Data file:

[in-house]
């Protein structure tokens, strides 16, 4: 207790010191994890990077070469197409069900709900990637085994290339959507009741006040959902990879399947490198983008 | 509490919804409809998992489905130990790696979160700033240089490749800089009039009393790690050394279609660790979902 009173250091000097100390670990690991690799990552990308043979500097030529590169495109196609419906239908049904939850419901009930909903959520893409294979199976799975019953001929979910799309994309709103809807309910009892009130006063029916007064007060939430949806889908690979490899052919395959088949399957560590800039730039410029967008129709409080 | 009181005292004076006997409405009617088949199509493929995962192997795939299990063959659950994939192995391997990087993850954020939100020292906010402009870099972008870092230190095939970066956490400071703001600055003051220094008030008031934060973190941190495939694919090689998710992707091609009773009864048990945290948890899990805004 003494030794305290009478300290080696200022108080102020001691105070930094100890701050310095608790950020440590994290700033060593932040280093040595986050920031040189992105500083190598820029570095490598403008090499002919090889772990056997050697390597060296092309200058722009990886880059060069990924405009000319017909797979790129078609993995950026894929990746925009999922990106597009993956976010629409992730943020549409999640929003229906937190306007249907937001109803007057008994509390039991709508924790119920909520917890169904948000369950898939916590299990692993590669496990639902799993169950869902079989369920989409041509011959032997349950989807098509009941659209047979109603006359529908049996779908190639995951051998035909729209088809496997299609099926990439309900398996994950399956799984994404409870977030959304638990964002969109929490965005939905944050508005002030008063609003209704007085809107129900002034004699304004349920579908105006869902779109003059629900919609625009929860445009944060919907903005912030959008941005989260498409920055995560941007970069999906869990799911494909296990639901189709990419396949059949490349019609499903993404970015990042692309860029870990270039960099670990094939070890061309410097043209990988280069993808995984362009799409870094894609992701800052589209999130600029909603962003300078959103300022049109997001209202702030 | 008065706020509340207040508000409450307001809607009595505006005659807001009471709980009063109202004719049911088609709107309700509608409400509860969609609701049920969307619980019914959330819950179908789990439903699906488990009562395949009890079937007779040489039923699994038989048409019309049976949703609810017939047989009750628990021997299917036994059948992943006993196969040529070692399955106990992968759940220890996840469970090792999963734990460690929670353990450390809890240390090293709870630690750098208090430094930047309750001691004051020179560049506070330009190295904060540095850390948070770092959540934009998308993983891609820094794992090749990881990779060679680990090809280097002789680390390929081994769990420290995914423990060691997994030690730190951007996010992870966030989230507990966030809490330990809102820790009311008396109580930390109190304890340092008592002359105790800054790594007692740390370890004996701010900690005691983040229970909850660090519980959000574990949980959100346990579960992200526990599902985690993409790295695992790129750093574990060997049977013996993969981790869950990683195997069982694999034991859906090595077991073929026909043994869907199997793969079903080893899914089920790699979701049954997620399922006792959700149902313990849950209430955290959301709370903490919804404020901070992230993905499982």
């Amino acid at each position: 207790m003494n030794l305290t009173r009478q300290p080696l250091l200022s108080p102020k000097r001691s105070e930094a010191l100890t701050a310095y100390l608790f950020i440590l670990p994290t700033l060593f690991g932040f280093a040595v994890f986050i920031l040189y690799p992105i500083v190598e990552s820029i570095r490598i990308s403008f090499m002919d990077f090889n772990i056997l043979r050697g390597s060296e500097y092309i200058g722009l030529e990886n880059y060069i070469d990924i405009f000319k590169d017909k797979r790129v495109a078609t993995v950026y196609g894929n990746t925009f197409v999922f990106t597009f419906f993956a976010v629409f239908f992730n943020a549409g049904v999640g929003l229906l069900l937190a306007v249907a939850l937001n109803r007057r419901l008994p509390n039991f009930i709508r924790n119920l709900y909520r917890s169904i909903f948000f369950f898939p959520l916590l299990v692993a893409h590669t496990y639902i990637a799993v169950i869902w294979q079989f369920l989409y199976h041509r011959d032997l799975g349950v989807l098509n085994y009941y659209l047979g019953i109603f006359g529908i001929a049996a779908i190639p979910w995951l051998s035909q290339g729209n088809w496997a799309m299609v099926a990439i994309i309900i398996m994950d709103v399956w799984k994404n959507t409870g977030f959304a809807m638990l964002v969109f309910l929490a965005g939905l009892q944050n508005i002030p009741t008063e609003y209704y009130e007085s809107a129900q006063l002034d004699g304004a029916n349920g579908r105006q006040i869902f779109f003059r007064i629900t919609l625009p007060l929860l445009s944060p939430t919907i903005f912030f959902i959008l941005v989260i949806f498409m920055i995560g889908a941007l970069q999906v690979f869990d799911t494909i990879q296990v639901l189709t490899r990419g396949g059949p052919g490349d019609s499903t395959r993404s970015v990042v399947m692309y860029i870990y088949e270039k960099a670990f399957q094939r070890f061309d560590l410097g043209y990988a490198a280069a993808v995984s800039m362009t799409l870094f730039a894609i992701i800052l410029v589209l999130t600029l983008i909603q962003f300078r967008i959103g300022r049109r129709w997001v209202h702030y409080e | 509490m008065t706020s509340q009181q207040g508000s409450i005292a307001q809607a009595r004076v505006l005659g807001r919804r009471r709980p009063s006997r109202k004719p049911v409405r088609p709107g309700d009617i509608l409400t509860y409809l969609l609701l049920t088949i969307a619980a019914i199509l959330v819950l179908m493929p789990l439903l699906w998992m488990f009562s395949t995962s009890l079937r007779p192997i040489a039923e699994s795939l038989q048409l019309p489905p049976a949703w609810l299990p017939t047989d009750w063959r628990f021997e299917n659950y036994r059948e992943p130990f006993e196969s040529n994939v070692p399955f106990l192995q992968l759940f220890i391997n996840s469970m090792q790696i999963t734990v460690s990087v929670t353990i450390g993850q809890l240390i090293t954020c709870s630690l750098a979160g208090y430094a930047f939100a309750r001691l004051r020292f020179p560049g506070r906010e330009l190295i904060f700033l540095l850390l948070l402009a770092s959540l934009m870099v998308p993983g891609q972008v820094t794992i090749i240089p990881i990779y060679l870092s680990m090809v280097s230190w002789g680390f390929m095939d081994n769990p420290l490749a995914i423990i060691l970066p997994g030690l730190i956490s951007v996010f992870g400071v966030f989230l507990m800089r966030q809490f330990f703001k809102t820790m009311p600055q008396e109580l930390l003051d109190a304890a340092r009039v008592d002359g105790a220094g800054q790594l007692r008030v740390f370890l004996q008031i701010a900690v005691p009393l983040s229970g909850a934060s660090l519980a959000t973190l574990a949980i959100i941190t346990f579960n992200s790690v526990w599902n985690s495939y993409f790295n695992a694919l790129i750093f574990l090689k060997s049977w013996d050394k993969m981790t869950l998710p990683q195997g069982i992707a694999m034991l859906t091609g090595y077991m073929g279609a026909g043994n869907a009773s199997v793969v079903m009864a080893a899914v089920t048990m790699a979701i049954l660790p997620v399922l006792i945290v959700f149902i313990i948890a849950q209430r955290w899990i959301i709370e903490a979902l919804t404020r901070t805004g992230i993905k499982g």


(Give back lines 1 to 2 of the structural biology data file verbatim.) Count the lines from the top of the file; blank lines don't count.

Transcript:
[in-house]
């Protein structure tokens, strides 16, 4: 207790010191994890990077070469197409069900709900990637085994290339959507009741006040959902990879399947490198983008 | 509490919804409809998992489905130990790696979160700033240089490749800089009039009393790690050394279609660790979902 009173250091000097100390670990690991690799990552990308043979500097030529590169495109196609419906239908049904939850419901009930909903959520893409294979199976799975019953001929979910799309994309709103809807309910009892009130006063029916007064007060939430949806889908690979490899052919395959088949399957560590800039730039410029967008129709409080 | 009181005292004076006997409405009617088949199509493929995962192997795939299990063959659950994939192995391997990087993850954020939100020292906010402009870099972008870092230190095939970066956490400071703001600055003051220094008030008031934060973190941190495939694919090689998710992707091609009773009864048990945290948890899990805004 003494030794305290009478300290080696200022108080102020001691105070930094100890701050310095608790950020440590994290700033060593932040280093040595986050920031040189992105500083190598820029570095490598403008090499002919090889772990056997050697390597060296092309200058722009990886880059060069990924405009000319017909797979790129078609993995950026894929990746925009999922990106597009993956976010629409992730943020549409999640929003229906937190306007249907937001109803007057008994509390039991709508924790119920909520917890169904948000369950898939916590299990692993590669496990639902799993169950869902079989369920989409041509011959032997349950989807098509009941659209047979109603006359529908049996779908190639995951051998035909729209088809496997299609099926990439309900398996994950399956799984994404409870977030959304638990964002969109929490965005939905944050508005002030008063609003209704007085809107129900002034004699304004349920579908105006869902779109003059629900919609625009929860445009944060919907903005912030959008941005989260498409920055995560941007970069999906869990799911494909296990639901189709990419396949059949490349019609499903993404970015990042692309860029870990270039960099670990094939070890061309410097043209990988280069993808995984362009799409870094894609992701800052589209999130600029909603962003300078959103300022049109997001209202702030 | 008065706020509340207040508000409450307001809607009595505006005659807001009471709980009063109202004719049911088609709107309700509608409400509860969609609701049920969307619980019914959330819950179908789990439903699906488990009562395949009890079937007779040489039923699994038989048409019309049976949703609810017939047989009750628990021997299917036994059948992943006993196969040529070692399955106990992968759940220890996840469970090792999963734990460690929670353990450390809890240390090293709870630690750098208090430094930047309750001691004051020179560049506070330009190295904060540095850390948070770092959540934009998308993983891609820094794992090749990881990779060679680990090809280097002789680390390929081994769990420290995914423990060691997994030690730190951007996010992870966030989230507990966030809490330990809102820790009311008396109580930390109190304890340092008592002359105790800054790594007692740390370890004996701010900690005691983040229970909850660090519980959000574990949980959100346990579960992200526990599902985690993409790295695992790129750093574990060997049977013996993969981790869950990683195997069982694999034991859906090595077991073929026909043994869907199997793969079903080893899914089920790699979701049954997620399922006792959700149902313990849950209430955290959301709370903490919804404020901070992230993905499982």